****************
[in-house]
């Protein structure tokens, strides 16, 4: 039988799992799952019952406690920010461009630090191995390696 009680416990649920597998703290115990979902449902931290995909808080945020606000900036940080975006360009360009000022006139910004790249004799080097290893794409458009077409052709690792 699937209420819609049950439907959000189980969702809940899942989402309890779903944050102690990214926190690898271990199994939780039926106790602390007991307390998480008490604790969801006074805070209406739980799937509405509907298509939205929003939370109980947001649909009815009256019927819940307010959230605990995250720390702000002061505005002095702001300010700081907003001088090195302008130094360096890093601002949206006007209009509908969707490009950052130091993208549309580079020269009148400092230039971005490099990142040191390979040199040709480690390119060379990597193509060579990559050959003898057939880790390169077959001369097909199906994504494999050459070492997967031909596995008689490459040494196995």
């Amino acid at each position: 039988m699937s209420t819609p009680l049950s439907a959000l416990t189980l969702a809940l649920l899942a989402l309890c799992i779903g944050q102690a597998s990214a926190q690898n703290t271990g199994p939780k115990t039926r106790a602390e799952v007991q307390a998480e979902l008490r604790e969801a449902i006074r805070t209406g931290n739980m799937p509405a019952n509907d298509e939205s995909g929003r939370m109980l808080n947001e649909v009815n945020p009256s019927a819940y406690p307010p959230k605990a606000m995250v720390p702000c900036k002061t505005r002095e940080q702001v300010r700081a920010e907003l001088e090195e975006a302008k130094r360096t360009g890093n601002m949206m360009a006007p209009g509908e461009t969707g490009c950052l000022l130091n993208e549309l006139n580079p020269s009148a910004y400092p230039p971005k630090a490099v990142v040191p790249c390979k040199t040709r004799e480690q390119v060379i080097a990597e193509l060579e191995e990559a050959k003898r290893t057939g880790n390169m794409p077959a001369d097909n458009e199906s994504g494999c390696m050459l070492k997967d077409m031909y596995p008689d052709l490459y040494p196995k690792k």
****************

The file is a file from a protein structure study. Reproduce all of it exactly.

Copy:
[in-house]
């Protein structure tokens, strides 16, 4: 039988799992799952019952406690920010461009630090191995390696 009680416990649920597998703290115990979902449902931290995909808080945020606000900036940080975006360009360009000022006139910004790249004799080097290893794409458009077409052709690792 699937209420819609049950439907959000189980969702809940899942989402309890779903944050102690990214926190690898271990199994939780039926106790602390007991307390998480008490604790969801006074805070209406739980799937509405509907298509939205929003939370109980947001649909009815009256019927819940307010959230605990995250720390702000002061505005002095702001300010700081907003001088090195302008130094360096890093601002949206006007209009509908969707490009950052130091993208549309580079020269009148400092230039971005490099990142040191390979040199040709480690390119060379990597193509060579990559050959003898057939880790390169077959001369097909199906994504494999050459070492997967031909596995008689490459040494196995």
């Amino acid at each position: 039988m699937s209420t819609p009680l049950s439907a959000l416990t189980l969702a809940l649920l899942a989402l309890c799992i779903g944050q102690a597998s990214a926190q690898n703290t271990g199994p939780k115990t039926r106790a602390e799952v007991q307390a998480e979902l008490r604790e969801a449902i006074r805070t209406g931290n739980m799937p509405a019952n509907d298509e939205s995909g929003r939370m109980l808080n947001e649909v009815n945020p009256s019927a819940y406690p307010p959230k605990a606000m995250v720390p702000c900036k002061t505005r002095e940080q702001v300010r700081a920010e907003l001088e090195e975006a302008k130094r360096t360009g890093n601002m949206m360009a006007p209009g509908e461009t969707g490009c950052l000022l130091n993208e549309l006139n580079p020269s009148a910004y400092p230039p971005k630090a490099v990142v040191p790249c390979k040199t040709r004799e480690q390119v060379i080097a990597e193509l060579e191995e990559a050959k003898r290893t057939g880790n390169m794409p077959a001369d097909n458009e199906s994504g494999c390696m050459l070492k997967d077409m031909y596995p008689d052709l490459y040494p196995k690792k």